By Chuck Baldwin
June 15, 2010
In An Emergency, Could You Survive?
This column was initially released last December. Without a doubt, this has been one of my most requested columns. So, in response to the large number of readers who have asked me to re-release this column, I do so today. And in doing so, I have added some new material to the original column.
One does not have to be a prophet to know that we are on the precipice of some potentially catastrophic–or at the very least, challenging–days. In fact, most of us are already in challenging days, and some are already enduring catastrophic events. That is, if one would call being out of work, losing one’s home, facing life-threatening medical conditions without any prospect of medical insurance, several families being forced to live in one house due to homes being foreclosed, etc., catastrophic.
The potential for an escalation of cataclysmic events, however, is very real. Only a “blooming idiot” would call someone who attempts to prepare for “the day of adversity” a Chicken Little now. Anyone who does not see the storm clouds on the horizon isn’t paying attention.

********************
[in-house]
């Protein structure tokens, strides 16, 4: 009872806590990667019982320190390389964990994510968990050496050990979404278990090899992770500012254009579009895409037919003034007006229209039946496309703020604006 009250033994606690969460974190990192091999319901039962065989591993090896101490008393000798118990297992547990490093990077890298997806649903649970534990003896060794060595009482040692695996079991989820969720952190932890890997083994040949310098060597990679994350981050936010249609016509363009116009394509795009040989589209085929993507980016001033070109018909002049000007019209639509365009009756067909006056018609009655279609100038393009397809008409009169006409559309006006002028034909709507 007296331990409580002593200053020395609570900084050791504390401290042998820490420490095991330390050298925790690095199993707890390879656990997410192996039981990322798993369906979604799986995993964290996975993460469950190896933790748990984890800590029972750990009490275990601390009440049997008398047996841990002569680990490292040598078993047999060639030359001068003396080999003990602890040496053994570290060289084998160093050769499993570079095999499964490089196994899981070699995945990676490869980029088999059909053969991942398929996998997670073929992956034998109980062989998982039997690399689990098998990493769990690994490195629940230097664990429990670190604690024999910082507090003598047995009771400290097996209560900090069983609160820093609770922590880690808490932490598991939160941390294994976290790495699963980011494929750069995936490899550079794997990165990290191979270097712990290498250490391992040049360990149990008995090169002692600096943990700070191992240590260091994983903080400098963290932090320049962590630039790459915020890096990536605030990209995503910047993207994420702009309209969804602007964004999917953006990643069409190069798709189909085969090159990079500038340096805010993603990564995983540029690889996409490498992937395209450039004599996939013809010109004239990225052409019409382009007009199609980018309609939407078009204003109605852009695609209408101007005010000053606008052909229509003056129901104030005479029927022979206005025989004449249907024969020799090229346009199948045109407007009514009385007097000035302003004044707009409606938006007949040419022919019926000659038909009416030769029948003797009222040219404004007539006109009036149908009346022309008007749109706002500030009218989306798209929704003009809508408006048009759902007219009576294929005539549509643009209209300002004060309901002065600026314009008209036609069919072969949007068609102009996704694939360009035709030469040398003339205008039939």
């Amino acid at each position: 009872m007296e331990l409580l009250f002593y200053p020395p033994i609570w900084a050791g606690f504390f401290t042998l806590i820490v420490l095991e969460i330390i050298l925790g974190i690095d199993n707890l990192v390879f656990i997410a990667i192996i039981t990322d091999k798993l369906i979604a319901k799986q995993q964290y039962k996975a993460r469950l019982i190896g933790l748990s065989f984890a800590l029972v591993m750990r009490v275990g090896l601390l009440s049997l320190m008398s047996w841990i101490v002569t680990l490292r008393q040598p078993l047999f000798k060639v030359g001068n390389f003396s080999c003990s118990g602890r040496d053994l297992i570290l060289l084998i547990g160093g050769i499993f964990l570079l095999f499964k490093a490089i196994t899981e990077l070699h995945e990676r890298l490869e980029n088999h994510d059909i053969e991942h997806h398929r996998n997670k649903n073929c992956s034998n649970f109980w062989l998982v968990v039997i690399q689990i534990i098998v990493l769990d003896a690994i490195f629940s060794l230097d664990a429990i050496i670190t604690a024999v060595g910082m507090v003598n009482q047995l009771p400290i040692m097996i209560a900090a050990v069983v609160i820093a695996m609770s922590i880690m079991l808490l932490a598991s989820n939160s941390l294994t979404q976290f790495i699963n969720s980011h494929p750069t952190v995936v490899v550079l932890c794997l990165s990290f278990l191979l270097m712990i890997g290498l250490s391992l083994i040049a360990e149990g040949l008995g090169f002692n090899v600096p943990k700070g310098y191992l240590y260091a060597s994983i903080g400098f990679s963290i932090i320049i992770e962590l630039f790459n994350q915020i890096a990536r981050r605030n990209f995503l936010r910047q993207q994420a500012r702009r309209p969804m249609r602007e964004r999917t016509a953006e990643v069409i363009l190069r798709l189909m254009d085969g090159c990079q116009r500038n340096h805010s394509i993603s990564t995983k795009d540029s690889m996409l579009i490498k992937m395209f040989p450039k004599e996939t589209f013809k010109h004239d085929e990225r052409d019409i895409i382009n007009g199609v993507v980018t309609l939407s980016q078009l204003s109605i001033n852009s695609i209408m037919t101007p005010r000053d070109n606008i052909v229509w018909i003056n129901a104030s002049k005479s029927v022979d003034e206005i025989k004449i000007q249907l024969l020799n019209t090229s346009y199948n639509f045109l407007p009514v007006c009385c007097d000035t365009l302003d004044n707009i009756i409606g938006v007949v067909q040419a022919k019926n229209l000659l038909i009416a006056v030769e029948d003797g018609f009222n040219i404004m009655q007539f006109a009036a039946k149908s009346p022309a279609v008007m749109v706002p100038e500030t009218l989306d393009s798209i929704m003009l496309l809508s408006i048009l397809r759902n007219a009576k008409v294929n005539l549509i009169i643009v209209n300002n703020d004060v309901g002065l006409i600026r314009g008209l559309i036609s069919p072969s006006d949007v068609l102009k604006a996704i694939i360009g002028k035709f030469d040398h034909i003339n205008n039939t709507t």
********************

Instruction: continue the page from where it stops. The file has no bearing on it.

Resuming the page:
For example, can one imagine what would happen if terrorists nuked a major American city or cities? (Once again, I encourage readers to go get the videos of the CBS TV series “Jericho” to get an idea of how quickly life, and even civilization, could change.) Imagine if there was another 9/11-type event. What would happen if some form of Zimbabwe-style inflation hit the US? What would happen if anything disrupted the distribution of Welfare checks, or food to local grocers? Imagine a Hurricane Katrina-style natural disaster in your town. I think people everywhere are beginning to awaken to just how vulnerable we all really are.